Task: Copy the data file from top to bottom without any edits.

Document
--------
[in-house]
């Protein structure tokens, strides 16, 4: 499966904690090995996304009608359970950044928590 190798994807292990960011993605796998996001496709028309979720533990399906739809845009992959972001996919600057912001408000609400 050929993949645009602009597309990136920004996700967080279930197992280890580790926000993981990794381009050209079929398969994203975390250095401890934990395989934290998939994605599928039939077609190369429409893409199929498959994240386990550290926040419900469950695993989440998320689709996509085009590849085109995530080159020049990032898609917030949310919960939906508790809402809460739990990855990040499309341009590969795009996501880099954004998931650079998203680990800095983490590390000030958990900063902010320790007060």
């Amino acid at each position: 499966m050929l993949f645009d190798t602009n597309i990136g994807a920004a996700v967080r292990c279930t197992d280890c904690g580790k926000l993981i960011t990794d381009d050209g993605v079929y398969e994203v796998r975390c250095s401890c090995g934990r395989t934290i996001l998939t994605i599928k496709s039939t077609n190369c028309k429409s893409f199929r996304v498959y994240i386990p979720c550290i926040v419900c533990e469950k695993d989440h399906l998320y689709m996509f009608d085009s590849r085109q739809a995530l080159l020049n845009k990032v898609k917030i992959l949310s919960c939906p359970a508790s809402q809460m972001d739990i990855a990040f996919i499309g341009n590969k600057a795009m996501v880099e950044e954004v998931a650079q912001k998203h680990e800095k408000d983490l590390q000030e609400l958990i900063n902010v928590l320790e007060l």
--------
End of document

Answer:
[in-house]
């Protein structure tokens, strides 16, 4: 499966904690090995996304009608359970950044928590 190798994807292990960011993605796998996001496709028309979720533990399906739809845009992959972001996919600057912001408000609400 050929993949645009602009597309990136920004996700967080279930197992280890580790926000993981990794381009050209079929398969994203975390250095401890934990395989934290998939994605599928039939077609190369429409893409199929498959994240386990550290926040419900469950695993989440998320689709996509085009590849085109995530080159020049990032898609917030949310919960939906508790809402809460739990990855990040499309341009590969795009996501880099954004998931650079998203680990800095983490590390000030958990900063902010320790007060």
């Amino acid at each position: 499966m050929l993949f645009d190798t602009n597309i990136g994807a920004a996700v967080r292990c279930t197992d280890c904690g580790k926000l993981i960011t990794d381009d050209g993605v079929y398969e994203v796998r975390c250095s401890c090995g934990r395989t934290i996001l998939t994605i599928k496709s039939t077609n190369c028309k429409s893409f199929r996304v498959y994240i386990p979720c550290i926040v419900c533990e469950k695993d989440h399906l998320y689709m996509f009608d085009s590849r085109q739809a995530l080159l020049n845009k990032v898609k917030i992959l949310s919960c939906p359970a508790s809402q809460m972001d739990i990855a990040f996919i499309g341009n590969k600057a795009m996501v880099e950044e954004v998931a650079q912001k998203h680990e800095k408000d983490l590390q000030e609400l958990i900063n902010v928590l320790e007060l």